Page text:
Check out this diagram of revolutionary trust-based toilet cubicle. This toilet has no locking door, so if you want to use it you simply have to trust that the person waiting after you will knock before barging in. If everyone uses this trust model correctly, the toilet users will have the privacy that they deserve.
The only way that this would work would be if you made yourself known both inside and outside of the cubicle every time — you can’t see each other, so you have to make the effort to be transparent. Ah yes, transparency… a key player in the world of trust. This toilet is of course a very extreme model of trust (and I’m definitely having one installed in my house) but it gets us in the right head space.
A couple of months back I wrote a piece outlining how humans have harnessed the power of technology, and subsequently abused that power. In it I talk about self-driving cars: the technology for fully automated vehicles already exists. But our trust in them does not.
So despite the fact that humans crash into each other all the time, we put less trust in vehicles that are literally designed to do the opposite. This is where trust overlaps with a fear of the unknown. If you don’t know whether something will work because you’ve never seen it before, it’s very hard to trust it. And that is exactly why trust needs to be earned.
Where trust overlaps with a fear of the unknown: the technology for fully automated vehicles already exists. But our trust in them does not.
What we’ve built at Metomic is a sort of unofficial trust framework for products. It’s made up of everything that you need to get to a trusty product. So working backwards, if you want your users to trust your product you need:
So empowerment and transparency are two key things that lead to trust. But to get those you first need:
These are the building blocks we used to put our Consent Manager together, and this is how we are building all future products. You cannot get a trusty product without all five things. It’s a great formula 👩🏫
Our trusty products have filtered down from a trusty team. But how do you build a trusty team? By leading by example. Metomic started with Ben (CTO) and Rich (CEO) and they are the ones who lead and steer the team — we do not operate on a flat hierarchy, but we trust Rich and Ben to lead us in the right direction.
Nobody cares how many management courses you’ve taken: you’re not managing anyone if they don’t trust you. The first step in becoming a trusty leader is not to make yourself out as a strong-willed authoritarian. It’s to be vulnerable.
The first step in becoming a trusty leader is not to make yourself out as a strong-willed authoritarian. It's to be vulnerable.
I recently wrote a guest piece for Squarecat about companies who embrace transparency, and how it works for them. One company I wrote about was Baremetrics, simply because of Josh Pigford’s (the founder) content strategy. His open and confessional blog makes him look vulnerable. Being vulnerable is relatable. If you can relate to someone, you can seriously start to build a trusting relationship with them.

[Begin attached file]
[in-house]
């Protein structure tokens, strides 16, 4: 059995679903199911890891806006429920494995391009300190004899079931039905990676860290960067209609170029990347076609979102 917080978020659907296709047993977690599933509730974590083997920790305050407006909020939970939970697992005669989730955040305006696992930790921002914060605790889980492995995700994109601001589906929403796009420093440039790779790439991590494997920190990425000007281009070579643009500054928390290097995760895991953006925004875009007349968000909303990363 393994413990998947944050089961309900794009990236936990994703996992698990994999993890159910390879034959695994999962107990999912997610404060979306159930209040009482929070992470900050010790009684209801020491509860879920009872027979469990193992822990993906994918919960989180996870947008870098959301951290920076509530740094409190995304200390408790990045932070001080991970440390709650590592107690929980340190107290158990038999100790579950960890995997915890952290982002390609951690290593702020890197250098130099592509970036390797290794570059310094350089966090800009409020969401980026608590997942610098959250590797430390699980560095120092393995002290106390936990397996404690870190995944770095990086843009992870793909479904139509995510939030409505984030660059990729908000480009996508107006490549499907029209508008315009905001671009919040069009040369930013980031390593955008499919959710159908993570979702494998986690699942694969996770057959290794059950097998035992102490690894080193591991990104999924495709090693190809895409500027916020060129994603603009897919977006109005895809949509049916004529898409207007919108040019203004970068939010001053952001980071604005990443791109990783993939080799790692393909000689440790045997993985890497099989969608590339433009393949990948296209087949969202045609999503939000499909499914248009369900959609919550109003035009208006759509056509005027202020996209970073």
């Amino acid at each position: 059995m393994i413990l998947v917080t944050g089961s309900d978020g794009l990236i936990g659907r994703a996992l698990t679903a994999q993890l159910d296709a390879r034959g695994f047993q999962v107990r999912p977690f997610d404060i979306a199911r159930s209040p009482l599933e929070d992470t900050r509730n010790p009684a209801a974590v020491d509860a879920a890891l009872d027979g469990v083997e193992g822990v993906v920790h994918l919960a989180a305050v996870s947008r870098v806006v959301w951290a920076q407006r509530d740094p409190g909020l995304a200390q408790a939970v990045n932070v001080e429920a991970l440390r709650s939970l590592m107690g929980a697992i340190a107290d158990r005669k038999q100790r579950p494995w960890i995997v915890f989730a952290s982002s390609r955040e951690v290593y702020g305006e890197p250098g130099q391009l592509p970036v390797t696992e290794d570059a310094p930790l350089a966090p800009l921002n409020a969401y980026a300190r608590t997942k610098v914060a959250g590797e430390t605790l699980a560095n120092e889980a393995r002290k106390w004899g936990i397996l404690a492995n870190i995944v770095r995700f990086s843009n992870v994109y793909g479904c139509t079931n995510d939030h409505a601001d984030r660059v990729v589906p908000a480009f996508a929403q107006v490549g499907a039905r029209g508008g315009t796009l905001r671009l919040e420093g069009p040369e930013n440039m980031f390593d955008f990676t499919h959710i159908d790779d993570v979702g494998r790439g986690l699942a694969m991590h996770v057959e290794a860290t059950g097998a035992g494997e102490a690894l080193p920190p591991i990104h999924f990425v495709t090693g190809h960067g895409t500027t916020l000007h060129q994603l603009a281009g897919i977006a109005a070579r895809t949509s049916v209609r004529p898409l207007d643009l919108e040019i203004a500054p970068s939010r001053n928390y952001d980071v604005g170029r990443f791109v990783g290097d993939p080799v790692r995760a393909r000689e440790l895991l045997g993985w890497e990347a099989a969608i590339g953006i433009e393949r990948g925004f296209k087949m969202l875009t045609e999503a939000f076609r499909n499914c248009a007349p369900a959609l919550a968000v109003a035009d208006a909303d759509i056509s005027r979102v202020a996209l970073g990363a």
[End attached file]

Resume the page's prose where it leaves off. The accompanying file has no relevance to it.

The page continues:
Pigford opened up about himself and a follower identified with him because the post is relatable — this seriously helps with building trust.
A trusty leader does not have all the answers. If someone came to Rich with a problem or a question, and Rich did not know the answer, there are two ways he could handle this. Let’s say I ask Rich how we get more Twitter followers. He could respond with either of these:
OPTION ONE: “Every tweet we send should belittle our competitors — people will love that. Just do that. We will double our followers in like a week”
RESULT: We look petty and unprofessional on Twitter and we lose followers which is the opposite of what we want…
OPTION TWO: “I don’t know. We could figure this out together, maybe?”
RESULT: Rich and I take a collaborative approach to solving a problem and we both actually learn something.
I’ve seen it many times through my career: whoever’s in charge will run to option one, in the name of a ‘what I say, goes’ attitude. That is not how good leaders operate. Not knowing the answer is fine, because you are a human. Just guessing to look authoritative will get you nowhere. Option two gives everyone and opportunity to learn, and makes the leader easier to trust because they are just being honest.
It’s trusty products, built by a trusty team. In order to build the former, you need to build up the latter. How do you build a trusty team? As mentioned, if you’re in charge you need to lead by example.
In the same way that Metomic gives users of the internet transparency and control, those leading a team need to give those things to their team members. Following through with a good trustworthy product will then be far easier.
So, before even exercising our intention to help organisations deliver ethical online experiences, the founders of Metomic built and honed a team on trust. Similar to the pyramid shown above, the founders continue to foster an environment where we are transparent with each other, and are appropriately empowered to do our jobs — which is to build trustworthy products.